When arriving in Montevideo, a city with around one and a half million people, we were surprised about how small the Uruguayan capitol felt. From our hostel downtown, we could walk to about everywhere in the city center and got to see the main sights and all of the main street just in a few hours on a morning walk. When we got to the coast we continued to walk along La Rambla, the seaside promenade for many kilometers and many hours. It continued forever and after we had walked our feet sore we regret not just renting a bike for the day (14 dollars) from our hostel instead so that we could have seen even more beaches along La Rambla without getting too exhausted.
Montevideo really is the capitol city with the nicest beaches that I know of, and I would have loved to travel onwards to more Uruguayan coastal cities to see how they are like. Unfortunately we were there at the start of winter, and although people still were surfing in the ocean, there were little activities at the beaches. In the summers I have heard rhumors of the locals getting all bronzed up, playing beach volleyball and going rollerblading along the beach, just like in Santa Monica, California.
Food was good here as well, and we have grown especially fond of “Chivito”, the local variety of a hamburger, which is much more tasty, cheaper and bigger than a regular hamburger. It is consists of a sandwich bread with either a piece of beef or a chicken filet together with egg and vegetables. We had also planned to go eat at the “Estancia del Puerto”, a meat bar feautured in Anthony Bourdains show, but when we were told by others at the hostel that it had turned into a tourist trap we decided to go to a regular “parilla” (steak house) to get some beef instead. Meat is something Uruguay is famous for, and the beef we had almost lived up to the gourmet meals we had gotten used to in Argentina.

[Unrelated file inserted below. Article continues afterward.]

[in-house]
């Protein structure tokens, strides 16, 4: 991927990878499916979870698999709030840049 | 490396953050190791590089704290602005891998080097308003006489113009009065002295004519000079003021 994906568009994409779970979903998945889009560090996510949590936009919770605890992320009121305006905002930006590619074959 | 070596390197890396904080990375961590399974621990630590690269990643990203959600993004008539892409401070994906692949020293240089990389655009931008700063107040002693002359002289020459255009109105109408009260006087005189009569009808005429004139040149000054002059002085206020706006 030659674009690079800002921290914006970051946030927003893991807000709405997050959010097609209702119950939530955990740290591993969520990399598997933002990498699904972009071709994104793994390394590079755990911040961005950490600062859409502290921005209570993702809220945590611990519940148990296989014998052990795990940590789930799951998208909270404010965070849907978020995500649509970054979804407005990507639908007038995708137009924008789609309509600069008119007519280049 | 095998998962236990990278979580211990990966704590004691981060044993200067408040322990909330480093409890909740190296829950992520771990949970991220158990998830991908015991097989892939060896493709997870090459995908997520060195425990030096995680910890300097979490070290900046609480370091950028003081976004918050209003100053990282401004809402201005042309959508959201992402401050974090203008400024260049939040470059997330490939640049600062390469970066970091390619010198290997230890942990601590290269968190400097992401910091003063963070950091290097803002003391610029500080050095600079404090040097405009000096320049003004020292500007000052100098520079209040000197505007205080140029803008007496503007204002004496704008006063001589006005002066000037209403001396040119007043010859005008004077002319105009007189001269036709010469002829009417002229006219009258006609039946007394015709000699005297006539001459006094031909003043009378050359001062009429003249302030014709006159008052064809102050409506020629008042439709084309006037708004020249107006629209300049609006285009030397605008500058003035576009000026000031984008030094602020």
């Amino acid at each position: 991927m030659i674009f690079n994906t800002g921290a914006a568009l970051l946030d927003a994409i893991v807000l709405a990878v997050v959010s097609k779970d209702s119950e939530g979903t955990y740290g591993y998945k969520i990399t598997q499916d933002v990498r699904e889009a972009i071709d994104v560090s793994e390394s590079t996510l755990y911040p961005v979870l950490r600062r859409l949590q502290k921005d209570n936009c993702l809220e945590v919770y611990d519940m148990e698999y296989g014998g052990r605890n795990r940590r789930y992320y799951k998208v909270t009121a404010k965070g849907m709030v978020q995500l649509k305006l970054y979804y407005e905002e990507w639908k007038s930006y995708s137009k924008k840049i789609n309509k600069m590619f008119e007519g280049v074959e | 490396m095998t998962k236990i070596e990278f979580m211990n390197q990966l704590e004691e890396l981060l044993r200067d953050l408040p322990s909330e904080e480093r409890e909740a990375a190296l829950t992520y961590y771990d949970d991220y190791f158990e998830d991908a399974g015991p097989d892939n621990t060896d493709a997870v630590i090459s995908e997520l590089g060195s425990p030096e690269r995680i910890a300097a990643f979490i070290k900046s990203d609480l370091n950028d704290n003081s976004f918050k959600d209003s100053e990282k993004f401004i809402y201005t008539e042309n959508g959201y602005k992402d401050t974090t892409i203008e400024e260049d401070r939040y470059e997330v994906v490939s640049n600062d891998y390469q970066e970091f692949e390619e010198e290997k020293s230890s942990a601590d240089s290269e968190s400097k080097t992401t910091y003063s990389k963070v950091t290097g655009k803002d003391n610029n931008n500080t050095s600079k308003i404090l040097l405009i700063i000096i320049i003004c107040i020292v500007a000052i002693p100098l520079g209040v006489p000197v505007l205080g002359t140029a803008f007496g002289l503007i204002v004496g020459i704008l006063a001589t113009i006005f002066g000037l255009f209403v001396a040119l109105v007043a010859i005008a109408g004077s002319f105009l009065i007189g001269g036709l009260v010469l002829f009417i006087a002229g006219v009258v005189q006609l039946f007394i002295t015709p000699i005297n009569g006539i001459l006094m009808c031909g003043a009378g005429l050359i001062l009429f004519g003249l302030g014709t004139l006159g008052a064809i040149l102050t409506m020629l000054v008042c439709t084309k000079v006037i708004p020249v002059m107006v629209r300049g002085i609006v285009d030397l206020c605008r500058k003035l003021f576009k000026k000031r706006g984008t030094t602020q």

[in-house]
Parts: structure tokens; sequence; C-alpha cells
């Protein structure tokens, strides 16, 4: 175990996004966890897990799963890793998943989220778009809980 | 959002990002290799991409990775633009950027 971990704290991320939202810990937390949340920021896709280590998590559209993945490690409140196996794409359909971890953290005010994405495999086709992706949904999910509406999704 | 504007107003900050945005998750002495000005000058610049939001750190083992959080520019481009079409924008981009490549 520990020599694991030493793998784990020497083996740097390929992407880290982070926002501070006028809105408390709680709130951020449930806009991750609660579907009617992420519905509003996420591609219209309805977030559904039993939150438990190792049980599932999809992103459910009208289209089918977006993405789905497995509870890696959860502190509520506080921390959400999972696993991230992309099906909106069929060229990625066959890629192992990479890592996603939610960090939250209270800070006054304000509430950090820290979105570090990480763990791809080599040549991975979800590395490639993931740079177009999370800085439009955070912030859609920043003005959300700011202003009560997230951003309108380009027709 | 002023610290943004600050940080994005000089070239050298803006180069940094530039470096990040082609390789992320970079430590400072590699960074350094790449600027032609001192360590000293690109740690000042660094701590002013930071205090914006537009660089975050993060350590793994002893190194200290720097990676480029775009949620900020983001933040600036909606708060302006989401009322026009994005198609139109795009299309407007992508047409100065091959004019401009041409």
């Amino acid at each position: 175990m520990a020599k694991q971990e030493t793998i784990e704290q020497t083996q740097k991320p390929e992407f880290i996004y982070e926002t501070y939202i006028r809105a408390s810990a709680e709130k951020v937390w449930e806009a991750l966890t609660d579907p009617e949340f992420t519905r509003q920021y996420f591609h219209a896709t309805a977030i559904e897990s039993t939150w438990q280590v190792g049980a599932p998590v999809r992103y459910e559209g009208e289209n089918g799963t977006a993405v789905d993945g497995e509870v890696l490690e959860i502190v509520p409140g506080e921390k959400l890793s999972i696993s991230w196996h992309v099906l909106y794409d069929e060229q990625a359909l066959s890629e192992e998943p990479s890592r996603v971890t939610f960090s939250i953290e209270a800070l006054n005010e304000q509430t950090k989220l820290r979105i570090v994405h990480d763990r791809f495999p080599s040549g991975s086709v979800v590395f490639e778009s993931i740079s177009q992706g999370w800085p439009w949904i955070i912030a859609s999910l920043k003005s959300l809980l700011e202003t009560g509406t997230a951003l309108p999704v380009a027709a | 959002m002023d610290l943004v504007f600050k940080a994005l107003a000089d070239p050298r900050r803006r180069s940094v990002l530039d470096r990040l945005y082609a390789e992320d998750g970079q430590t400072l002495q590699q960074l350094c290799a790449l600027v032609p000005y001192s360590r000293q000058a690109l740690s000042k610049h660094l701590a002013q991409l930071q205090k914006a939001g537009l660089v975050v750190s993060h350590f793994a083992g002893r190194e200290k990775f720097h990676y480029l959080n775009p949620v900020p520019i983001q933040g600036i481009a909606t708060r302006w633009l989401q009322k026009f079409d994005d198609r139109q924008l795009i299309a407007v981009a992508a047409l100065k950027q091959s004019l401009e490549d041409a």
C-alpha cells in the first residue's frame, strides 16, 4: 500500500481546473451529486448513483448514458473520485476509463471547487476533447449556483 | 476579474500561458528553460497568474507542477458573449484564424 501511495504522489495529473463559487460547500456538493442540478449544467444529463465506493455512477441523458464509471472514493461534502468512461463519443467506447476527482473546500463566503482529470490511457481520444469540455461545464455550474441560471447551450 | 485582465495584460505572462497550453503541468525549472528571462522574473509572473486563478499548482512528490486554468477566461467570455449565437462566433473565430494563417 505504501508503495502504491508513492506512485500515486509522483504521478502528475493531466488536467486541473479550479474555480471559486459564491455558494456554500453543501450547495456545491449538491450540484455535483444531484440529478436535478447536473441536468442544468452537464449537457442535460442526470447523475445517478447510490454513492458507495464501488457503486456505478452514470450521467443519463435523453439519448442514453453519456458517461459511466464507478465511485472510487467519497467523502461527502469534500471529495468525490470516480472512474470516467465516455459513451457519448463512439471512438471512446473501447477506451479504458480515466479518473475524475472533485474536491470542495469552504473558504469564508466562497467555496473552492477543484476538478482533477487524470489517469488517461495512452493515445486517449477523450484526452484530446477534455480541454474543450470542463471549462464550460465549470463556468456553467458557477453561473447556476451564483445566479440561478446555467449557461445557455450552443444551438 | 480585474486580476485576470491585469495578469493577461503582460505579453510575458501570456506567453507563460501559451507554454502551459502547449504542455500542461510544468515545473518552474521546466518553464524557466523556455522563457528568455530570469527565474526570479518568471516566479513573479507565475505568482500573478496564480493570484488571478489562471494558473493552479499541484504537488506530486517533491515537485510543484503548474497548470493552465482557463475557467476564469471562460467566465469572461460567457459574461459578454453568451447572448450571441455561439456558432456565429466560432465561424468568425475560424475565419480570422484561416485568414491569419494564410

If there is one thing I have noticed about Uruguay, it is that there are a lot of horses! On the busrides between Colonia and Montevideo we saw a lot of horses walking freely, in the cities we saw a lot of horses used as delivery trucks and garbage trucks and the capitol also had the most horse statues I have ever seen in one place. With Uruguay being one of the richest and most developed countries in South America I would not have expected horses and horse carriages being that common any more.
With it being almost winter and all, there was not a lot to do in Montevideo but to walk around and I think a couple of days here was enough. If we would have had more time I would have loved to travel around more in Uruguay to visit a Bodega (winery) and a Guancha (horse ranch), had a few days with beachholiday or to travel onwards to one of the many nearby Uruguayan cities.